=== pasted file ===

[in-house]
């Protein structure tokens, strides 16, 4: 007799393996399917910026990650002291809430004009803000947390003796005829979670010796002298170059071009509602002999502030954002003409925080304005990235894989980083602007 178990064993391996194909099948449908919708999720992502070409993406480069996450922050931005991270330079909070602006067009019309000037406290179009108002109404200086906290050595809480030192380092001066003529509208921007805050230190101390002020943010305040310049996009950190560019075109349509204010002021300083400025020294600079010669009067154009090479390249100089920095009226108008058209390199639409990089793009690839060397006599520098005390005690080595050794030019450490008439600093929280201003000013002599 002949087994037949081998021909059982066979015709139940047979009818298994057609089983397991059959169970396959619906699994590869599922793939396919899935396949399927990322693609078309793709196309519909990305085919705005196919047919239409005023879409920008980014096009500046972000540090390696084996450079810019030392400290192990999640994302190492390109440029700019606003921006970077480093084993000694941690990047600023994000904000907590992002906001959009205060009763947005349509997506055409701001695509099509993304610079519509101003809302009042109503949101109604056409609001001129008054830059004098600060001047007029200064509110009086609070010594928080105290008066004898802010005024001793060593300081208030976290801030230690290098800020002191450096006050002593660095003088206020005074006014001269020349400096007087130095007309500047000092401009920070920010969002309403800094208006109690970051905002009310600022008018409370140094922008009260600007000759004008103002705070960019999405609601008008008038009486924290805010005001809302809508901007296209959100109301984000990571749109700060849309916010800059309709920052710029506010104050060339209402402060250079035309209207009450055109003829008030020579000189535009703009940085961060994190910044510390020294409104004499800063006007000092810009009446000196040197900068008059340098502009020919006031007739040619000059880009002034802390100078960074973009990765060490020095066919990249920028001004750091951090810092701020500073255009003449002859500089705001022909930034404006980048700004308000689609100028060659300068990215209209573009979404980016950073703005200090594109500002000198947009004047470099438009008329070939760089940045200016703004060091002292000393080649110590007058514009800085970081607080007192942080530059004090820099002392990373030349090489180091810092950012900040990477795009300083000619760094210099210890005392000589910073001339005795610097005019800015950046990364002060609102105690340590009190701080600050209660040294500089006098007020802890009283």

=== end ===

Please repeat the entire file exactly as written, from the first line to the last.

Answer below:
[in-house]
């Protein structure tokens, strides 16, 4: 007799393996399917910026990650002291809430004009803000947390003796005829979670010796002298170059071009509602002999502030954002003409925080304005990235894989980083602007 178990064993391996194909099948449908919708999720992502070409993406480069996450922050931005991270330079909070602006067009019309000037406290179009108002109404200086906290050595809480030192380092001066003529509208921007805050230190101390002020943010305040310049996009950190560019075109349509204010002021300083400025020294600079010669009067154009090479390249100089920095009226108008058209390199639409990089793009690839060397006599520098005390005690080595050794030019450490008439600093929280201003000013002599 002949087994037949081998021909059982066979015709139940047979009818298994057609089983397991059959169970396959619906699994590869599922793939396919899935396949399927990322693609078309793709196309519909990305085919705005196919047919239409005023879409920008980014096009500046972000540090390696084996450079810019030392400290192990999640994302190492390109440029700019606003921006970077480093084993000694941690990047600023994000904000907590992002906001959009205060009763947005349509997506055409701001695509099509993304610079519509101003809302009042109503949101109604056409609001001129008054830059004098600060001047007029200064509110009086609070010594928080105290008066004898802010005024001793060593300081208030976290801030230690290098800020002191450096006050002593660095003088206020005074006014001269020349400096007087130095007309500047000092401009920070920010969002309403800094208006109690970051905002009310600022008018409370140094922008009260600007000759004008103002705070960019999405609601008008008038009486924290805010005001809302809508901007296209959100109301984000990571749109700060849309916010800059309709920052710029506010104050060339209402402060250079035309209207009450055109003829008030020579000189535009703009940085961060994190910044510390020294409104004499800063006007000092810009009446000196040197900068008059340098502009020919006031007739040619000059880009002034802390100078960074973009990765060490020095066919990249920028001004750091951090810092701020500073255009003449002859500089705001022909930034404006980048700004308000689609100028060659300068990215209209573009979404980016950073703005200090594109500002000198947009004047470099438009008329070939760089940045200016703004060091002292000393080649110590007058514009800085970081607080007192942080530059004090820099002392990373030349090489180091810092950012900040990477795009300083000619760094210099210890005392000589910073001339005795610097005019800015950046990364002060609102105690340590009190701080600050209660040294500089006098007020802890009283």